Talking with these three women, I see that expressing our truth renders us vulnerable. Yet at the same time, it strengthens us. When that truth of ours is packaged up into a book and travels along the publishing channels to land on a reader’s lap, sitting curled up on the couch, mug of something warm in hand, the truth the author has told can make tears well up in the reader’s eyes, or bring a rush of warmth to her heart… It seems that truth shared is never wasted.

Next we explored how each dealt with the vulnerability of having their truth published and in the public eye.

Q: How did you practice self-care through the vulnerable moments?

DM: I am blessed with a very supportive husband, who held and contained me. Therapy was a huge help, both during the writing process and afterwards. And a good support network of nurturing and loving friends.

TG: I have to detach, and I'm constantly redefining my boundaries. I've learnt to keep a little distance between me and the audience or reader. In an interview, if someone asks me a question that I feel is inappropriate, I'll just say, ‘That's unwarranted’ … because over-sharing is dangerous. And then you become vulnerable.

NM: As I reflect back on my book now, I still believe in what I said but it's interesting how you evolve, based on what you've read or experienced.

For me, the hardest part is that strangers are making assumptions about me based on what they've read in my book. Sometimes, they construe the book in a way that’s completely different from how I see myself.

TG: Yes, I still get long, meaningful hugs from strangers in the supermarket, who want to know if I'm alright. But I reassure them that it was a long time ago.

NM: The base response is that most people think it's very brave, very honest.

Q: Were there any unexpected responses to your books?

TG: What has taken me by surprise is the response from men all over South Africa, both victims and perpetrators of violence.

We tend to think that domestic violence is a women's issue, but there are little boys who grow up watching their mothers being beaten. I see this topic as being more of a cause actually. I believe fervently that I was given the story to tell it.

That's why, when I wrote the book, I didn't want to alienate anyone, or aim it only at women. We're all in this together.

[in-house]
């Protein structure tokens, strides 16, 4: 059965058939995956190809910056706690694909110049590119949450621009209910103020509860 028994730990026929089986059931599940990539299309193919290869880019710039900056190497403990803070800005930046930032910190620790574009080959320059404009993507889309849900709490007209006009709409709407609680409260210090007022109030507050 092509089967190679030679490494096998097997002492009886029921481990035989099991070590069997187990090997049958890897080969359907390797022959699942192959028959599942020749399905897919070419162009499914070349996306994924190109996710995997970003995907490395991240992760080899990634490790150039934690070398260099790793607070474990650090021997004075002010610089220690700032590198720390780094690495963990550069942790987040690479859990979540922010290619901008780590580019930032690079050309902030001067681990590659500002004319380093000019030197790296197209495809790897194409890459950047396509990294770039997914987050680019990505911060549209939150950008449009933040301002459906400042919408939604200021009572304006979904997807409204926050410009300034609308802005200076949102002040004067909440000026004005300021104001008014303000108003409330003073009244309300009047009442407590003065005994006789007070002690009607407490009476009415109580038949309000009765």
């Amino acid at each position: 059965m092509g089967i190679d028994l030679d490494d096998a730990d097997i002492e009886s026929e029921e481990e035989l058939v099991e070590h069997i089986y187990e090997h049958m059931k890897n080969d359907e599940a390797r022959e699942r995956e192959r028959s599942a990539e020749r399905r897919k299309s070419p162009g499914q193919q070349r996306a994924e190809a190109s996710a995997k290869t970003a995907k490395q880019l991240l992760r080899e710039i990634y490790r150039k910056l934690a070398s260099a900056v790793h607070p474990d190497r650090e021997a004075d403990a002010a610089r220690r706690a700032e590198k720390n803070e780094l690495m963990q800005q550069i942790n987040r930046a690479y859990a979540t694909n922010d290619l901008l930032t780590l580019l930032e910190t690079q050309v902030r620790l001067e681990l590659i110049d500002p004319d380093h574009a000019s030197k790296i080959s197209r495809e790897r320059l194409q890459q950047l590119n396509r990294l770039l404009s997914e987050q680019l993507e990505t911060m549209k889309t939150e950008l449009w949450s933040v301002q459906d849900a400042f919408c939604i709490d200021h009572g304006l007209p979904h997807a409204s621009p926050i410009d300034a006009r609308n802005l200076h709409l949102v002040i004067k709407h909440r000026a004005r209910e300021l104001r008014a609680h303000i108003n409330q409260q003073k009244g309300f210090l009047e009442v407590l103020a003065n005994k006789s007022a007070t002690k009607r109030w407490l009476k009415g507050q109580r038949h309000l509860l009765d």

Q: Post-publication, was there any sense of an afterglow for you?

TG: I knew I was prepared to be available for any and all marketing, but I didn't anticipate it was going to be as busy as it has been.

And I've been very grateful for the responses from readers, the letters they've sent, etc. I'm also very grateful for my story, that I've been able to tell it.

DM: I also feel gratitude for having lived my story, for being able to share it, for getting it published. I feel immensely grateful that it was published and that my truth has in some way impacted other people. I feel increasingly triumphant, that I can continue telling my truth. And it's gotten easier as time has gone by, to speak my truth openly in public.

NM: Now that I'm working on my next book, I can put in my previous book as a reference. (Laughs) And even though I'm over my book in a way, it's as though it's prepared me for writing the next one.

TG: Even though my story is an old one, I was left feeling very vulnerable. And do still… as strong and tough as I am.

But these three courageous authors prove that toughness and vulnerability are not polar opposites. This is the beauty of strong stories and the bravery of the tellers of these stories. Because it is when the shield splits apart, or a chink appears in the armour, that we feel the heart of the warrior woman.

And that's what gives us strength to put the book down, haul ourselves off the couch and walk back into our own lives, heartened and just that little bit bolder.

You can find all three books on Amazon:

‘Brutal Legacy’ by Tracy Going

‘We Don't Talk About It. Ever’ by Désirée-Anne Martin

‘Somewhere In Between’ by Niki Malherbe